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High-Dose Chemotherapy With Autologous Stem Cell Support as Salvage Therapy in Recurrent Gestational Trophoblastic Disease
  1. Benedict B. Benigno, MD
  1. Gynecologic Oncology, Northside Hospital, Atlanta, GA; and Ovarian Cancer Institute, Atlanta, GA.
  1. Address correspondence and reprint requests to Benedict B. Benigno, MD, Ovarian Cancer Institute, 960 Johnson Ferry Rd, Suite 130, Atlanta, GA 30342. E-mail: benedict.benigno@ugynonc.com.

Abstract

Background Gestational trophoblastic disease usually follows a molar pregnancy but can occur also after an abortion or a term pregnancy. In only 10% of cases will treatment be required; and usually, single-agent chemotherapy will suffice. In high-risk disease, the multiagent regimen EMA-CO is usually used; and if that fails, most oncologists will use the EMA-EP regimen. If this does not produce a remission, there is no unanimity of opinion as to how to proceed. Numerous salvage regimens are in current use, and some centers do not consider high-dose chemotherapy.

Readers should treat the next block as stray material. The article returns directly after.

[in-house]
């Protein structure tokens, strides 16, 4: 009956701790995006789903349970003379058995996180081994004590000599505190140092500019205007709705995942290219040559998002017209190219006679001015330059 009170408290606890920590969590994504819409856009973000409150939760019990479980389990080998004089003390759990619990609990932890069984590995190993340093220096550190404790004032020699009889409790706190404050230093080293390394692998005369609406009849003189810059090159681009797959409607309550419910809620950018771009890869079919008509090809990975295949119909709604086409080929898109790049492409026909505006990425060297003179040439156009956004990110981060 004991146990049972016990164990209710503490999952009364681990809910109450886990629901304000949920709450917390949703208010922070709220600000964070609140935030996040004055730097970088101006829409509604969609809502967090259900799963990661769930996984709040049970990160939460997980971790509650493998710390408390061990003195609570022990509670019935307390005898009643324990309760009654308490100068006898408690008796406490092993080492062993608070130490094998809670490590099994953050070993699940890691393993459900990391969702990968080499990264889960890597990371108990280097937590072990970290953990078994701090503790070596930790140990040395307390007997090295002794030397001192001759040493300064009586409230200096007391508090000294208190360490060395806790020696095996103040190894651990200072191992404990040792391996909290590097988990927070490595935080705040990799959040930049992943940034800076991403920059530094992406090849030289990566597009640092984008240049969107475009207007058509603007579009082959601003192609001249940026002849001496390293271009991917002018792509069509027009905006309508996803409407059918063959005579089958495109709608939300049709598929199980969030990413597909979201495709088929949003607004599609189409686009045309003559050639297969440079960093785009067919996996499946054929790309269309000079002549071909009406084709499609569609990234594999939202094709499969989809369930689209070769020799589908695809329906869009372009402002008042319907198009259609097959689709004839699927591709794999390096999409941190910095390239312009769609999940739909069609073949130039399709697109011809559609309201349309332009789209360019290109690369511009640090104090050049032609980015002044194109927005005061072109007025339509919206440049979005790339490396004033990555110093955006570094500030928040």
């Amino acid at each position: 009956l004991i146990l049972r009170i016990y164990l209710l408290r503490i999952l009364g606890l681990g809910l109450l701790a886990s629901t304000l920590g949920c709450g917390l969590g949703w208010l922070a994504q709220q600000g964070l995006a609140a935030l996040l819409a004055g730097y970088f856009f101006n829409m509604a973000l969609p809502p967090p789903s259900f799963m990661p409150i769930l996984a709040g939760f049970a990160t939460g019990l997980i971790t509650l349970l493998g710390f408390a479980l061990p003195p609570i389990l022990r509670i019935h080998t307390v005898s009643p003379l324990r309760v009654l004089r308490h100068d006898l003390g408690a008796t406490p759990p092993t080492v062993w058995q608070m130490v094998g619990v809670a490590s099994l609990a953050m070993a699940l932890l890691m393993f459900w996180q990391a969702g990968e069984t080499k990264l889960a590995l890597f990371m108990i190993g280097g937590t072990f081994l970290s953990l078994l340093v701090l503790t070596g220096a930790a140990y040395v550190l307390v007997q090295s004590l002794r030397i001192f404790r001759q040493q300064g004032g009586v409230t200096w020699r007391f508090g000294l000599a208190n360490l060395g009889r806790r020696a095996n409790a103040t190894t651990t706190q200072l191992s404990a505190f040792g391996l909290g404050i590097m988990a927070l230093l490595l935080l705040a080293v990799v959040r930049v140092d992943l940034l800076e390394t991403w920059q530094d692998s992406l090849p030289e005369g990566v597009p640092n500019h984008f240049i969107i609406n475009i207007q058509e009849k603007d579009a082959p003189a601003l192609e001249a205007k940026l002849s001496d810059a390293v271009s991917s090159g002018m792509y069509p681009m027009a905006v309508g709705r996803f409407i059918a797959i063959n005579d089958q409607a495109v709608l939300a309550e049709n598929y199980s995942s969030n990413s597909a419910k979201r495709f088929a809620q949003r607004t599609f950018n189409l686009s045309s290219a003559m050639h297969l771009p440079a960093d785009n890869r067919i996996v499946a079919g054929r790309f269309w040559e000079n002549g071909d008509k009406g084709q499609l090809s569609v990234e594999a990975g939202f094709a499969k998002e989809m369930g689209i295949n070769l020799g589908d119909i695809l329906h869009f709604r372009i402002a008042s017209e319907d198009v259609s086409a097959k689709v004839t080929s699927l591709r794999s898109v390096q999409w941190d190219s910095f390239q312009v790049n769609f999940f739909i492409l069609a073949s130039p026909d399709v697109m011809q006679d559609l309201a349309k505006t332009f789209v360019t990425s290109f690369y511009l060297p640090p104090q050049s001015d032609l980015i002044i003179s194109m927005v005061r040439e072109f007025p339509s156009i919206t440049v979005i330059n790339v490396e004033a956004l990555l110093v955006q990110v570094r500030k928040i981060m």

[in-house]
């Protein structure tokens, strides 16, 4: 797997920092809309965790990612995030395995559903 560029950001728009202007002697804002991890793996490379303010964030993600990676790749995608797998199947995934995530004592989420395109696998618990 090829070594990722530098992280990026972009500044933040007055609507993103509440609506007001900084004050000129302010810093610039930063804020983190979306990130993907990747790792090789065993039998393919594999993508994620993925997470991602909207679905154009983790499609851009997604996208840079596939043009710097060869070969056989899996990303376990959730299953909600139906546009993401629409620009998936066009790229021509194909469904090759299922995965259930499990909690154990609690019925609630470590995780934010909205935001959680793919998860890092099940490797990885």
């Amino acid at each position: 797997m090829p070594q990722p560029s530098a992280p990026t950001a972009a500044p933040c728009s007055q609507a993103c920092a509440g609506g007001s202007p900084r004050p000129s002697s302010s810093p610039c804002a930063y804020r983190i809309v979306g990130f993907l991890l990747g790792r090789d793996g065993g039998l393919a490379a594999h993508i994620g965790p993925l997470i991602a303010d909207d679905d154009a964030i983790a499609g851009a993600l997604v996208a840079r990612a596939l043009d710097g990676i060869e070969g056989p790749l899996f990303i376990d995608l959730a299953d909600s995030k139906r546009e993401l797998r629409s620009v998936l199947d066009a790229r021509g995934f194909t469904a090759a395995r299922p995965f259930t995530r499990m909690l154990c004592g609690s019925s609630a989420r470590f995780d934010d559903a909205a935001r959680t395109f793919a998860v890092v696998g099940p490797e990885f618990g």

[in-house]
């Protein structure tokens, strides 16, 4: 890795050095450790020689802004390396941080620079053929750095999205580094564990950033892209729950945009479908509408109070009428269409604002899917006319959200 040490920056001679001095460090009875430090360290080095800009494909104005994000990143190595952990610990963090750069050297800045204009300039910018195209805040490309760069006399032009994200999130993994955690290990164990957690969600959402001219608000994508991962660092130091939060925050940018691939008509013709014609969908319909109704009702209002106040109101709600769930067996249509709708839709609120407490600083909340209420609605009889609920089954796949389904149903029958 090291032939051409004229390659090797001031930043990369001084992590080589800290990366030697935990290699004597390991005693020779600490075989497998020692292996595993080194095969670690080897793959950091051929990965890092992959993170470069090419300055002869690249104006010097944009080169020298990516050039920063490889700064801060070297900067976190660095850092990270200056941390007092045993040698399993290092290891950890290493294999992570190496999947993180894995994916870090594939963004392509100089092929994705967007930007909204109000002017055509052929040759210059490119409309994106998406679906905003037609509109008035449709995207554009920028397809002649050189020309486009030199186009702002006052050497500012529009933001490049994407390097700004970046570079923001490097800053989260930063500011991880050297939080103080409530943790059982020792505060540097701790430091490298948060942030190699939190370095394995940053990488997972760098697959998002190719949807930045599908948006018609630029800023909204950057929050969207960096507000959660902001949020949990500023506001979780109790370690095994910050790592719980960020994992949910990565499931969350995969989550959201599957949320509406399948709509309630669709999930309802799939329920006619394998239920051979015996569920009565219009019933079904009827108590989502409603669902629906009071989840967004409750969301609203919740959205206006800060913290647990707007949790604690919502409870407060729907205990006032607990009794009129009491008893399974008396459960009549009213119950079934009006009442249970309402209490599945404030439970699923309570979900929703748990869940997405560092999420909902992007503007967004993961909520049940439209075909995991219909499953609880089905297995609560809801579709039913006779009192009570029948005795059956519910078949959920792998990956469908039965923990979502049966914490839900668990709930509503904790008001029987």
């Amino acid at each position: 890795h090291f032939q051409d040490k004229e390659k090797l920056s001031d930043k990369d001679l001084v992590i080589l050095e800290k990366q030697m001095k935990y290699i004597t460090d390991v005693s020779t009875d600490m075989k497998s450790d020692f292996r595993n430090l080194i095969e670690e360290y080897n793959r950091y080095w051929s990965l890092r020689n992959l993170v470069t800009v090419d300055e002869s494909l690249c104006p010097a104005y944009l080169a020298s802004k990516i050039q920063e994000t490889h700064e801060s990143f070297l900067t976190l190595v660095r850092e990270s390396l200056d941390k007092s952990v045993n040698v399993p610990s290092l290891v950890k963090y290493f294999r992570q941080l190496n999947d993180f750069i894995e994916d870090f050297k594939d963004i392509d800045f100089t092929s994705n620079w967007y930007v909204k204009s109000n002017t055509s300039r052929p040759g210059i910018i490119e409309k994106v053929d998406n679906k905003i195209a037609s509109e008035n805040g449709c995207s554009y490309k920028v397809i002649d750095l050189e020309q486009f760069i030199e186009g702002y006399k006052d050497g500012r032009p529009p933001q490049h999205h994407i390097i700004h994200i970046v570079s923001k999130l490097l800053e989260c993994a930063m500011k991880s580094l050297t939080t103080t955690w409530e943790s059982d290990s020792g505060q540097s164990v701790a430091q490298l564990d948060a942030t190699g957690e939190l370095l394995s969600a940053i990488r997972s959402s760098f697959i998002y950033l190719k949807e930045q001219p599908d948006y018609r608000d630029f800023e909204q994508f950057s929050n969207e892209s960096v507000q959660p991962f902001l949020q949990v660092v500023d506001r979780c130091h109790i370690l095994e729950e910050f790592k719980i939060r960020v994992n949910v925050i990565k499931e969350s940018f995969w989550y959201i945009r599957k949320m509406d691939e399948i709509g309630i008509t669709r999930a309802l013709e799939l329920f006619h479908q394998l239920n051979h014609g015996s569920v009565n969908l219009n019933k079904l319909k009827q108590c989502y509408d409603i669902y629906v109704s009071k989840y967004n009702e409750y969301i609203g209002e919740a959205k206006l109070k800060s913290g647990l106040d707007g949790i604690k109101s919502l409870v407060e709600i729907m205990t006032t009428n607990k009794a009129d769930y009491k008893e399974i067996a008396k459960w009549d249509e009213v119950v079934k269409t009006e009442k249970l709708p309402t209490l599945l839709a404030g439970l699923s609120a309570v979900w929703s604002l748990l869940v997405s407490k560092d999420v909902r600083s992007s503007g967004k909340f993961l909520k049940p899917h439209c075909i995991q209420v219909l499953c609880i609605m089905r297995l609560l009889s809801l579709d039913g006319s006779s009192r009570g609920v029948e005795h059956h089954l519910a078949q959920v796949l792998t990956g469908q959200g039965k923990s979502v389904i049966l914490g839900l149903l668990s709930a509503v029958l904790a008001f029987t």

Case A young woman presented 4 months after a normal spontaneous delivery with an elevated human chorionic gonadotropin level and multiple pulmonary metastases. She failed both the EMA-CO and EMA-EP regimens as well as additional standard chemotherapy. She was then treated with 4 separate courses of high-dose chemotherapy with autologous stem cell support, which produced a complete remission.

Conclusion Even patients with high-risk gestational trophoblastic disease are usually cured with standard chemotherapy. Patients who fail such treatment should be considered for high-dose chemotherapy.

  • Gestational trophoblastic disease
  • Molar pregnancy
  • EMA-CO
  • EMA-EP

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Footnotes

  • The author declares no conflict of interest.

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